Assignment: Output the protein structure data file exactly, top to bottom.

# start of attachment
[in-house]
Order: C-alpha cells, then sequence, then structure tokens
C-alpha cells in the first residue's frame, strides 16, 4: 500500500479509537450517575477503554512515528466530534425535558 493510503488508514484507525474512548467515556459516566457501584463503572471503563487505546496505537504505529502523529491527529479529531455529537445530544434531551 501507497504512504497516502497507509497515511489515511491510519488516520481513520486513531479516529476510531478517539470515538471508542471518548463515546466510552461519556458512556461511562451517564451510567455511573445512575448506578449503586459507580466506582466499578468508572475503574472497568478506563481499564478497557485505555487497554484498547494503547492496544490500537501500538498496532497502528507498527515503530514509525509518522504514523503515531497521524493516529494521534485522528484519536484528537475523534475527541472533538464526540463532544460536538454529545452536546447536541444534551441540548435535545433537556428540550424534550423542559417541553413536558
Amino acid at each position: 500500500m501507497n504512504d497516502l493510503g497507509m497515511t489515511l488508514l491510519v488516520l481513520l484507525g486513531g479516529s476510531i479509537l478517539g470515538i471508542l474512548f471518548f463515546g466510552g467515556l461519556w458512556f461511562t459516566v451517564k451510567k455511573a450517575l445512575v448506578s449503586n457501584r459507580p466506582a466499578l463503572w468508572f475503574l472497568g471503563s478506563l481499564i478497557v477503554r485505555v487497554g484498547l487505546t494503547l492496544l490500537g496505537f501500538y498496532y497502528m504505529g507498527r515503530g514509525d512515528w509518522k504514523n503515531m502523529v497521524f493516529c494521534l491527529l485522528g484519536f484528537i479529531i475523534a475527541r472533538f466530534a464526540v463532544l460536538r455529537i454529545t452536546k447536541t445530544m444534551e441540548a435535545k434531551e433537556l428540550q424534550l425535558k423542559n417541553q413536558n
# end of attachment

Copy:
[in-house]
Order: C-alpha cells, then sequence, then structure tokens
C-alpha cells in the first residue's frame, strides 16, 4: 500500500479509537450517575477503554512515528466530534425535558 493510503488508514484507525474512548467515556459516566457501584463503572471503563487505546496505537504505529502523529491527529479529531455529537445530544434531551 501507497504512504497516502497507509497515511489515511491510519488516520481513520486513531479516529476510531478517539470515538471508542471518548463515546466510552461519556458512556461511562451517564451510567455511573445512575448506578449503586459507580466506582466499578468508572475503574472497568478506563481499564478497557485505555487497554484498547494503547492496544490500537501500538498496532497502528507498527515503530514509525509518522504514523503515531497521524493516529494521534485522528484519536484528537475523534475527541472533538464526540463532544460536538454529545452536546447536541444534551441540548435535545433537556428540550424534550423542559417541553413536558
Amino acid at each position: 500500500m501507497n504512504d497516502l493510503g497507509m497515511t489515511l488508514l491510519v488516520l481513520l484507525g486513531g479516529s476510531i479509537l478517539g470515538i471508542l474512548f471518548f463515546g466510552g467515556l461519556w458512556f461511562t459516566v451517564k451510567k455511573a450517575l445512575v448506578s449503586n457501584r459507580p466506582a466499578l463503572w468508572f475503574l472497568g471503563s478506563l481499564i478497557v477503554r485505555v487497554g484498547l487505546t494503547l492496544l490500537g496505537f501500538y498496532y497502528m504505529g507498527r515503530g514509525d512515528w509518522k504514523n503515531m502523529v497521524f493516529c494521534l491527529l485522528g484519536f484528537i479529531i475523534a475527541r472533538f466530534a464526540v463532544l460536538r455529537i454529545t452536546k447536541t445530544m444534551e441540548a435535545k434531551e433537556l428540550q424534550l425535558k423542559n417541553q413536558n